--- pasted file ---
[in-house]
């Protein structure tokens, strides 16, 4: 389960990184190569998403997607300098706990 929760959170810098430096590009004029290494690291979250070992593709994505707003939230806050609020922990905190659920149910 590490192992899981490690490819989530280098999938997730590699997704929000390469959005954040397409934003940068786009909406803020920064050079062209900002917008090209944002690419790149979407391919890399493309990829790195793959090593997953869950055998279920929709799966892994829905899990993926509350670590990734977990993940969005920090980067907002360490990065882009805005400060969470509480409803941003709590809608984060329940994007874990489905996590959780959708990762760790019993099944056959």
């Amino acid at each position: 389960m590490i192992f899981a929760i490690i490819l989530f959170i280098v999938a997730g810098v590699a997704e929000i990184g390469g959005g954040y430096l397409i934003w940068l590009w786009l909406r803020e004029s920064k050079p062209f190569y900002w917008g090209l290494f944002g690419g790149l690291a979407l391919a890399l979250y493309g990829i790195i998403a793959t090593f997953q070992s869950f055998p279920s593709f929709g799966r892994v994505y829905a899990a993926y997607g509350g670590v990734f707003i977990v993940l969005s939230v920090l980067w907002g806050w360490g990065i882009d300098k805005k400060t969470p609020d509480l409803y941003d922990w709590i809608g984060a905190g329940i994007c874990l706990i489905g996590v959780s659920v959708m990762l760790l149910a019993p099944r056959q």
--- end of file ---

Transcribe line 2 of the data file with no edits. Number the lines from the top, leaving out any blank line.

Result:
């Protein structure tokens, strides 16, 4: 389960990184190569998403997607300098706990 929760959170810098430096590009004029290494690291979250070992593709994505707003939230806050609020922990905190659920149910 590490192992899981490690490819989530280098999938997730590699997704929000390469959005954040397409934003940068786009909406803020920064050079062209900002917008090209944002690419790149979407391919890399493309990829790195793959090593997953869950055998279920929709799966892994829905899990993926509350670590990734977990993940969005920090980067907002360490990065882009805005400060969470509480409803941003709590809608984060329940994007874990489905996590959780959708990762760790019993099944056959």